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MV network diagrams for feeding secondary switchboards and MV/LV transformers

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Let’s take a look at the main MV network diagrams and structures used to feed secondary switchboards and MV/LV transformers. The complexity of the diagrams differs, depending on the level of power supply security required.

MV network diagrams for feeding secondary switchboards and MV/LV transformers
MV network diagrams for feeding secondary switchboards and MV/LV transformers (photo credit: Leonhard Weiss)

Note that there are many other variations of presented medium voltage network diagrams, we shall focused on the five most common.

MV network diagrams

The following MV network supply arrangements are the ones most commonly adopted.

  1. Single fed radial network
  2. Dual fed radial network with no coupler
  3. Dual fed radial network with coupler
  4. Loop systems:
    1. Open loop
    2. Closed loop
  5. MV parallel feeder

1. Single fed radial network

MV single fed radial network
Figure 1 – MV single fed radial network

Network characteristics:

  • The main switchboard is fed by 2 sources with coupler.
  • Switchboards 1 and 2 are fed by a single source, and there is no emergency back-up supply.

This structure should be used when service continuity is not a vital requirement and it is often adopted for cement works networks.

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2. Dual fed radial network with no coupler

MV dual fed radial network with no coupler
Figure 2 – MV dual fed radial network with no coupler

Network characteristics:

  • The main switchboard is fed by two sources with coupler.
  • Switchboards 1 and 2 are fed by two sources with no coupler, the one backing up the other.
  • Service continuity is good. The fact that there is no source coupler for switchboards 1 and 2 means that the network is less flexible to use.

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3. Dual fed radial network with coupler

MV dual fed radial network with coupler
Figure 3 – MV dual fed radial network with coupler

Network characteristics:

  • The main switchboard is fed by two sources with coupler.
  • Switchboards 1 and 2 are fed by 2 sources with coupler. During normal operation, the bus coupler circuit-breakers are open.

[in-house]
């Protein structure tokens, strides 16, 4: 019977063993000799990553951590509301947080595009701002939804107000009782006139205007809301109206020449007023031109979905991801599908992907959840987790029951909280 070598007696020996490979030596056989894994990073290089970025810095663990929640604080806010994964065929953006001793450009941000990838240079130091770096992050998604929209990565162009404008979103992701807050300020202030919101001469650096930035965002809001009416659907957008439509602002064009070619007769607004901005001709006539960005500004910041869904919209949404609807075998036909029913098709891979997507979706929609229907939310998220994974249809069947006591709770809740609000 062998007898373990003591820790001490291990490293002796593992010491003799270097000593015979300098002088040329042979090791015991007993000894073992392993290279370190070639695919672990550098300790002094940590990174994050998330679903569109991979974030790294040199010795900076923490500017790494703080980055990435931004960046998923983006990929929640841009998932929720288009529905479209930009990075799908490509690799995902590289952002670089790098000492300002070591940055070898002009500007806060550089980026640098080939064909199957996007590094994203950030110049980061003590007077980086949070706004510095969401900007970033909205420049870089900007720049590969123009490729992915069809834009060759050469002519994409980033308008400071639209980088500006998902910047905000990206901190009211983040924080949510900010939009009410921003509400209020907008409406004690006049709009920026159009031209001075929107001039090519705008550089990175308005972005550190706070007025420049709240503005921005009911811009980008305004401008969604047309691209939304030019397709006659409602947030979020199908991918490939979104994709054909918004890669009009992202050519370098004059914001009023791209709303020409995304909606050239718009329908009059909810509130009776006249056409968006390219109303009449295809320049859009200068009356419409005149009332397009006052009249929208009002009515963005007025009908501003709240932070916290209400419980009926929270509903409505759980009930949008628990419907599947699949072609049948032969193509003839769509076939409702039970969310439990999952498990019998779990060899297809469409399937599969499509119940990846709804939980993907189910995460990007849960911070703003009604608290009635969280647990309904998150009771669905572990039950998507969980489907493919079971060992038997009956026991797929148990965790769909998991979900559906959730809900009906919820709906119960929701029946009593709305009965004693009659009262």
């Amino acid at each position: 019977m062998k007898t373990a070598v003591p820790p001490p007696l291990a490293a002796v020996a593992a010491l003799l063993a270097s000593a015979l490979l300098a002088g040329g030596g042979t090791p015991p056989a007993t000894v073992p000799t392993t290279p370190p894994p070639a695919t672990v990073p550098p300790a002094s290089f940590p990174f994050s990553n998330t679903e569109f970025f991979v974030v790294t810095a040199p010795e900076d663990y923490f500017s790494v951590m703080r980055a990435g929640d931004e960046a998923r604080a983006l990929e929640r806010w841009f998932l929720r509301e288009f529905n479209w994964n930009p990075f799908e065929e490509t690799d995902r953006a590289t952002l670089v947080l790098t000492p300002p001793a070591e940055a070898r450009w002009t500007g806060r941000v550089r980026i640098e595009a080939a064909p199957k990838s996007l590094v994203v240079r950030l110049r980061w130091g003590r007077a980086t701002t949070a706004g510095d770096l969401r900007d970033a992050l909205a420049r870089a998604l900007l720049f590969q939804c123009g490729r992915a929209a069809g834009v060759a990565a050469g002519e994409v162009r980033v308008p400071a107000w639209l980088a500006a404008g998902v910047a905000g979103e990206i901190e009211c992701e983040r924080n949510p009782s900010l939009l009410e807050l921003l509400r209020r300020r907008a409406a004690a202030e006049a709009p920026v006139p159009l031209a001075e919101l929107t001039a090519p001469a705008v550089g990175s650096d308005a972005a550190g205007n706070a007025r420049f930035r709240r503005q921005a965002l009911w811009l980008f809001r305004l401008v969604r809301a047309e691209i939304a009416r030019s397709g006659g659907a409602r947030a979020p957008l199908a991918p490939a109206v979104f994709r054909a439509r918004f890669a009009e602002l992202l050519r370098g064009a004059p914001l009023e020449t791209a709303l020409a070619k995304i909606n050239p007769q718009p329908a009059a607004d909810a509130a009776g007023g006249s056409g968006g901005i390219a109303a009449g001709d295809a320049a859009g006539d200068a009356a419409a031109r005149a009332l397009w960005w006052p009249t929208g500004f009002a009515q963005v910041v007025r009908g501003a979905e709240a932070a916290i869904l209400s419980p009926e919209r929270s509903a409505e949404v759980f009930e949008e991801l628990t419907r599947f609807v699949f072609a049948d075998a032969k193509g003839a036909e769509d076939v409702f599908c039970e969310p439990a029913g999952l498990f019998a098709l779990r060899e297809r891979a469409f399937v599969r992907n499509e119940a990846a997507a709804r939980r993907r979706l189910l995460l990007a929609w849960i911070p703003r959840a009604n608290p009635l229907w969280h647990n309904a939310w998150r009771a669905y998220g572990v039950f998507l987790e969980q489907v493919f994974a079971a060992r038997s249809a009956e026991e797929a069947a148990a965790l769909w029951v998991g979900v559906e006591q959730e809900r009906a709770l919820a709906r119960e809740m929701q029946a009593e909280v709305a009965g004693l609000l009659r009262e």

• Each bus section can be backed up and fed by one or other of the sources.
This structure should be used when good service continuity is required and it is often adopted in the iron and steel and petrochemical industries.

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4. Loop system

This system should be used for widespread networks with large future extensions. There are two types depending on whether the loop is open or closed during normal operation.


Open loop (see Figure 1-20a)

MV open loop system
Figure 4 – MV open loop system

Network characteristics:

  • The main switchboard is fed by two sources with coupler.
  • The loop heads in A and B are fitted with circuit-breakers.
  • Switchboards 1, 2 and 3 are fitted with switches.
  • During normal operation, the loop is open (in the figure it is normally open at switchboard 2).
  • The switchboards can be fed by one or other of the sources.
  • Reconfiguration of the loop enables the supply to be restored upon occurrence of a fault or loss of a source.
    (The loop heads at A1 and B1 are fitted with circuit-breakers, and phase and earth fault protection devices. The substations are fitted with switches. Fault detectors are installed on each switch. They indicate the passage of a fault current.)
This reconfiguration causes a power cut of several seconds if an automatic loop reconfiguration control has been installed. The cut lasts for at least several minutes or dozens of minutes if the loop reconfiguration is carried out manually by operators.

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Closed loop

MV closed loop system
Figure 5 – MV closed loop system

Network characteristics:

  • The main switchboard is fed by two sources with coupler.
  • All the loop switching devices are circuit-breakers.
  • During normal operation, the loop is closed.
  • The protection system ensures against power cuts caused by a fault.
    (Each link end is fitted with a circuit-breaker. During normal operation, the loop is closed. The protection systems will allow power cuts to be avoided when a fault occurs.).
This system is more efficient than the open loop system because it avoids power cuts. However, it is more costly since it requires circuit-breakers in each switchboard and a complex protection system.

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MV parallel feeder

MV parallel feeder network
Figure 6 – MV parallel feeder network

Network characteristics:

  • Switchboards 1, 2 and 3 can be backed up and fed by one or other of the sources independently.
  • The main switchboard is fed by two sources with coupler.
This structure should be used for widespread networks with limited future extensions and that require good supply continuity.

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Reference // Protection of Electrical Networks by Christophe Prévé

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About Author

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Edvard Csanyi

Edvard - Electrical engineer, programmer and founder of EEP. Highly specialized for design of LV/MV switchgears and LV high power busbar trunking (<6300A) in power substations, commercial buildings and industry fascilities. Professional in AutoCAD programming. Present on